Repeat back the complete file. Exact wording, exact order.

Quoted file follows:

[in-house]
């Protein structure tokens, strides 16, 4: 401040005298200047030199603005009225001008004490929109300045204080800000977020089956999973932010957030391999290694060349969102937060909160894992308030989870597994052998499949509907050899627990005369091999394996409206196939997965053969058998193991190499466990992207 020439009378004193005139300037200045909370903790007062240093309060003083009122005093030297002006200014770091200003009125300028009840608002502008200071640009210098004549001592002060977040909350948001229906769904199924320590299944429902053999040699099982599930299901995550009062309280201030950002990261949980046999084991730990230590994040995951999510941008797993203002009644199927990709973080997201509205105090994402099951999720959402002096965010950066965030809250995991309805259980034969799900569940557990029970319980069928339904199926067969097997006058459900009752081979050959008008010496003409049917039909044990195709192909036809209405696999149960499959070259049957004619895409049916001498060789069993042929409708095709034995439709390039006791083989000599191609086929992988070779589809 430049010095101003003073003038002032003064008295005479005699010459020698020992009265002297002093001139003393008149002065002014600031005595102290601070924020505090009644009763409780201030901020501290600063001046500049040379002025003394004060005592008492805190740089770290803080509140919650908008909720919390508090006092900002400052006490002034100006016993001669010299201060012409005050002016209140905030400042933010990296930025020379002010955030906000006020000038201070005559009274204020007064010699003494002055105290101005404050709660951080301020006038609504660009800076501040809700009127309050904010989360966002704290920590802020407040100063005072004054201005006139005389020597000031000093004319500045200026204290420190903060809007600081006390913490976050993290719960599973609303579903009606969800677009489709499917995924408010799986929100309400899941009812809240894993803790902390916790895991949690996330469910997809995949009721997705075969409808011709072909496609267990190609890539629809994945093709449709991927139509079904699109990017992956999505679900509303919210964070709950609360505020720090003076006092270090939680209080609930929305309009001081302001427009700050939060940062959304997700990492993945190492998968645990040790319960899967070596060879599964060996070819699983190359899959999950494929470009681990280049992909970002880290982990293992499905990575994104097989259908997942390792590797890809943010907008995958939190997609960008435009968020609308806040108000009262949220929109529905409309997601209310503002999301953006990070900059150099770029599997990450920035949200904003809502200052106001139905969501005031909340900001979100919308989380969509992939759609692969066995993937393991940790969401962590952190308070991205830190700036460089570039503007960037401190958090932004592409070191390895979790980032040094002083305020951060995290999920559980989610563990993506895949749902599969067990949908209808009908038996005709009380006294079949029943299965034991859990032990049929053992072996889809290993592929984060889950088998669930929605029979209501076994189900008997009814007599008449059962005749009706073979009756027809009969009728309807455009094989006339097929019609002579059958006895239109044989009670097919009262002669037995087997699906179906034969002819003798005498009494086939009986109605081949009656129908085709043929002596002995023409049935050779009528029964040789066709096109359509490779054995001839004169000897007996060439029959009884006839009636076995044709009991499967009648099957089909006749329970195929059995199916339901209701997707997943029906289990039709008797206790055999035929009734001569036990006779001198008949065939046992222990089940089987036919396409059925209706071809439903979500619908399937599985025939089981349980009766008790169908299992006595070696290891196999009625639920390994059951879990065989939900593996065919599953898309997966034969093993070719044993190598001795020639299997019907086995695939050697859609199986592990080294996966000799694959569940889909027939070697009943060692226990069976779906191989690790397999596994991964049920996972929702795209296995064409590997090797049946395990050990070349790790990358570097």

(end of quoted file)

[in-house]
């Protein structure tokens, strides 16, 4: 401040005298200047030199603005009225001008004490929109300045204080800000977020089956999973932010957030391999290694060349969102937060909160894992308030989870597994052998499949509907050899627990005369091999394996409206196939997965053969058998193991190499466990992207 020439009378004193005139300037200045909370903790007062240093309060003083009122005093030297002006200014770091200003009125300028009840608002502008200071640009210098004549001592002060977040909350948001229906769904199924320590299944429902053999040699099982599930299901995550009062309280201030950002990261949980046999084991730990230590994040995951999510941008797993203002009644199927990709973080997201509205105090994402099951999720959402002096965010950066965030809250995991309805259980034969799900569940557990029970319980069928339904199926067969097997006058459900009752081979050959008008010496003409049917039909044990195709192909036809209405696999149960499959070259049957004619895409049916001498060789069993042929409708095709034995439709390039006791083989000599191609086929992988070779589809 430049010095101003003073003038002032003064008295005479005699010459020698020992009265002297002093001139003393008149002065002014600031005595102290601070924020505090009644009763409780201030901020501290600063001046500049040379002025003394004060005592008492805190740089770290803080509140919650908008909720919390508090006092900002400052006490002034100006016993001669010299201060012409005050002016209140905030400042933010990296930025020379002010955030906000006020000038201070005559009274204020007064010699003494002055105290101005404050709660951080301020006038609504660009800076501040809700009127309050904010989360966002704290920590802020407040100063005072004054201005006139005389020597000031000093004319500045200026204290420190903060809007600081006390913490976050993290719960599973609303579903009606969800677009489709499917995924408010799986929100309400899941009812809240894993803790902390916790895991949690996330469910997809995949009721997705075969409808011709072909496609267990190609890539629809994945093709449709991927139509079904699109990017992956999505679900509303919210964070709950609360505020720090003076006092270090939680209080609930929305309009001081302001427009700050939060940062959304997700990492993945190492998968645990040790319960899967070596060879599964060996070819699983190359899959999950494929470009681990280049992909970002880290982990293992499905990575994104097989259908997942390792590797890809943010907008995958939190997609960008435009968020609308806040108000009262949220929109529905409309997601209310503002999301953006990070900059150099770029599997990450920035949200904003809502200052106001139905969501005031909340900001979100919308989380969509992939759609692969066995993937393991940790969401962590952190308070991205830190700036460089570039503007960037401190958090932004592409070191390895979790980032040094002083305020951060995290999920559980989610563990993506895949749902599969067990949908209808009908038996005709009380006294079949029943299965034991859990032990049929053992072996889809290993592929984060889950088998669930929605029979209501076994189900008997009814007599008449059962005749009706073979009756027809009969009728309807455009094989006339097929019609002579059958006895239109044989009670097919009262002669037995087997699906179906034969002819003798005498009494086939009986109605081949009656129908085709043929002596002995023409049935050779009528029964040789066709096109359509490779054995001839004169000897007996060439029959009884006839009636076995044709009991499967009648099957089909006749329970195929059995199916339901209701997707997943029906289990039709008797206790055999035929009734001569036990006779001198008949065939046992222990089940089987036919396409059925209706071809439903979500619908399937599985025939089981349980009766008790169908299992006595070696290891196999009625639920390994059951879990065989939900593996065919599953898309997966034969093993070719044993190598001795020639299997019907086995695939050697859609199986592990080294996966000799694959569940889909027939070697009943060692226990069976779906191989690790397999596994991964049920996972929702795209296995064409590997090797049946395990050990070349790790990358570097």